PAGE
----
Implementation

Adjust Your Practice’s Myopia Management to the Need in Your Community

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January 15, 2021

No matter the size of your practice space, there are ways to deliver superior myopia management. You need a strategy that sets you apart and has the best interests of patients in mind, both now and in the future. Here are two examples.

Annie Lee Kim, OD, practices at South Pasadena Optometric Group in South Pasadena, California. There are four ODs and four exam lanes, and on any given day, there are two optometrists in the office.

Even though most of her patients are age 40 and above, pediatric myopia care is a growing sub-specialty in her practice. Of the practice’s total patient population, only about 4 percent are under 10 years old.

When it comes to vision correction and myopia management, “We pretty much provide the full scope” of care, she says. “The CooperVision MiSight® 1 day* soft contact lens is a myopia management option for children who are aged 8-12 at the initiation of treatment,” she says. “We also do a lot of orthokeratology for athletic children who do better without a lens during the day.”

“The most persuasive talking point in presenting MiSight to parents has been its FDA approval* and the amount of research that has taken place to prove its efficacy,”1† Dr. Lee Kim says. “This is the only FDA-approved* option out there. I tell them it’s the latest technology and that it has been tested to be effective. Generally, this instills trust in the patients and the parents, and they are much more likely to proceed.”

“Generally, the children we see in our practice are those of our adult patients, so the conversation begins with the parents who might have a child with myopia,” she says. It’s a receptive audience. “When I explain to them how the risks of myopia and related eye conditions such as retinal detachment and glaucoma2 go up as their child grows up, that’s enough to get their attention.”

“The parents appreciate the education we provide, and they will often begin myopia management when they first hear about it, or six months later after they’ve seen evidence that their child’s myopia has progressed,” she says. “Treating myopia is a financial investment, but they want what’s best for their children.”

Stephanie Castle, OD, bought Park City Vision in Park City, Utah, in 2017 after working there for six years. She’s the full-time optometrist and has three exam lanes. She sees patients three days a week, while her practice partner, Taylor Blanco, OD, sees patients two days a week. It’s not a large practice, so the patient count isn’t high, about 16 patients per day. She estimates that she has about three dozen patients in myopia management.

Building the practice has meant making some investments. While no equipment is required to get started with the CooperVision Brilliant Futures Myopia Management Program, she enjoys offering more to her patients. Her biggest recent purchase is a Medmont Meridia topographer, which she bought earlier this year. “I was functioning with an older topographer, and while it was okay, this is a huge improvement,” she says.  An optical biometer to measure axial length is next on the equipment shopping list.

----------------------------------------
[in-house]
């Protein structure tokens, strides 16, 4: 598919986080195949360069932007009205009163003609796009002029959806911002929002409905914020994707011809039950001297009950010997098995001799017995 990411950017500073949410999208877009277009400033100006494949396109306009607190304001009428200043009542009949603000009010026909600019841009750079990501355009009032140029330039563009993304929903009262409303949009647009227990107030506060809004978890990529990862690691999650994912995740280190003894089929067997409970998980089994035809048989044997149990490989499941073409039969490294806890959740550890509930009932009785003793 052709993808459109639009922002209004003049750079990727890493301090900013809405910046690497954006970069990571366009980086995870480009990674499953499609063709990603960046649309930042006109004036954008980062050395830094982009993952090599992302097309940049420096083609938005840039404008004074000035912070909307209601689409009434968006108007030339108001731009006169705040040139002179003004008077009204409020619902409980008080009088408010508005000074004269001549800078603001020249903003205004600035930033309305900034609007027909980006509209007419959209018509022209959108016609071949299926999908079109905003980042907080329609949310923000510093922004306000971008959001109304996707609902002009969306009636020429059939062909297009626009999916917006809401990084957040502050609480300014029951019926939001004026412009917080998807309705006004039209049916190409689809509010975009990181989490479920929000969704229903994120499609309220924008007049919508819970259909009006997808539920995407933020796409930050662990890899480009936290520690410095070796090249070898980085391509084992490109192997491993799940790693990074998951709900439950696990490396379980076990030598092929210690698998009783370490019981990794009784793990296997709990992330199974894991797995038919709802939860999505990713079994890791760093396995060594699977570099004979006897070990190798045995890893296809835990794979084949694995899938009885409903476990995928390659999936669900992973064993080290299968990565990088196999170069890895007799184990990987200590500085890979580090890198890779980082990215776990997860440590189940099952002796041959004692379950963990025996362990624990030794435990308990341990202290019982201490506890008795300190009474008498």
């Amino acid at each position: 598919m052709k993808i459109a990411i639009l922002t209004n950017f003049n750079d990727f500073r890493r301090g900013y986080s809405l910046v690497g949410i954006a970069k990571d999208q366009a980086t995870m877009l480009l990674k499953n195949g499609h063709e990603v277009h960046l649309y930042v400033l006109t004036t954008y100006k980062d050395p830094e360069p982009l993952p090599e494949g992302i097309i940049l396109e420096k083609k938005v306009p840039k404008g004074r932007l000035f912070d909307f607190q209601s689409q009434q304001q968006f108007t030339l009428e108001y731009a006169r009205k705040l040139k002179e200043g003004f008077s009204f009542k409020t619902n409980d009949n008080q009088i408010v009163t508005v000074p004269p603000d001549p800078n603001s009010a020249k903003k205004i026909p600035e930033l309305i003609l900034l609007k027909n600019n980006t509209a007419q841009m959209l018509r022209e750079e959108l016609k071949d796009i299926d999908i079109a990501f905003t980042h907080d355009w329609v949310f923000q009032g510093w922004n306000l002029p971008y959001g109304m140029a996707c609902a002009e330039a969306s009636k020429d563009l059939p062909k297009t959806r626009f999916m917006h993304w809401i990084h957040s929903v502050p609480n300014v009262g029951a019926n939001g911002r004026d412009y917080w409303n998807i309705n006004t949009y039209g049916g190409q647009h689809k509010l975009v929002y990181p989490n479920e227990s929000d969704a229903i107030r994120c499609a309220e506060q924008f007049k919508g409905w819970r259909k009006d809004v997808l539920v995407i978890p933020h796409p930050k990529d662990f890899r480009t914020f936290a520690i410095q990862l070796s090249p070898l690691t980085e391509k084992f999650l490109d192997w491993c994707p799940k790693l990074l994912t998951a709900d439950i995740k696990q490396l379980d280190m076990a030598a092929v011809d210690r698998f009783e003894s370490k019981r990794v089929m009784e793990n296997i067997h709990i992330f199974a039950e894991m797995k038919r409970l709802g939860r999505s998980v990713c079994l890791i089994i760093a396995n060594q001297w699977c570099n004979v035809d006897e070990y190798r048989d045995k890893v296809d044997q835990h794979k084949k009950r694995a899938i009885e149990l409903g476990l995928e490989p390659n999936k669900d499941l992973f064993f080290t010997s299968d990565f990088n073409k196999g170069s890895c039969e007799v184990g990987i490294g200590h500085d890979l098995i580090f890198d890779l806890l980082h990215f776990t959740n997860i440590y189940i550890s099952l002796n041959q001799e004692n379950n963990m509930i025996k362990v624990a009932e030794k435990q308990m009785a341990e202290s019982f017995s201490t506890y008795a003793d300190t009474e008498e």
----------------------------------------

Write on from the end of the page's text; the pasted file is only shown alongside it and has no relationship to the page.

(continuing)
She’s certified to prescribe the Brilliant Futures Myopia Management Program with MiSight 1 day lenses. Even before receiving Brilliant Futures Certification this summer, she’d created a list of patients who might benefit from the MiSight 1 day lens.

She likes the MiSight 1 day lens option and offers it to age-appropriate patients with myopia who are generally 8 to 10 years old. “It’s very straightforward when it comes to fitting the lens, and the FDA approval it received in 2019 helps parents feel comfortable with it,” she says.

“When presenting MiSight to parents, I use the pamphlets provided by CooperVision,” she says. “The infographics help explain myopia management easily and clearly. I also focus on the FDA approval,* and that helps drive the conversation.”

Dr. Castle hopes to expand her practice’s myopia service, because the need is out there in her community. “I would like to continue to grow this area of my practice,” she says. “As optometrists we’re in a unique position to help slow the progression of myopia and change people’s lives. I love having the opportunity to present a real solution, rather than just updating an ever-increasing prescription.”

This article is sponsored by CooperVision.

*Indications for use: MiSight® 1 day (omafilcon A) soft (hydrophilic) contact lenses for daily wear are indicated for the correction of myopic ametropia and for slowing the progression of myopia in children with non-diseased eyes, who at the initiation of treatment are 8-12 years of age and have a refraction of -0.75 to -4.00 diopters (spherical equivalent) with ≤ 0.75 diopters of astigmatism. The lens is to be discarded after each removal.

Compared to a single vision 1 day lens over a 3 year period.

[1] Chamberlain P, et al. A 3-year randomized clinical trial of MiSight® lenses for myopia control. Optom Vis Sci. 2019; 96(8):556-67.

[2] Flitcroft DI. The complex interactions of retinal, optical and environmental factors in myopia aetiology. Prog Retin Eye Res. 2012;31:622-60.

 

 

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Join more than 56,000 of your American & international MD & OD colleagues who have made Review of Myopia Management a key educational resource in the global fight to manage the growing prevalence of myopia.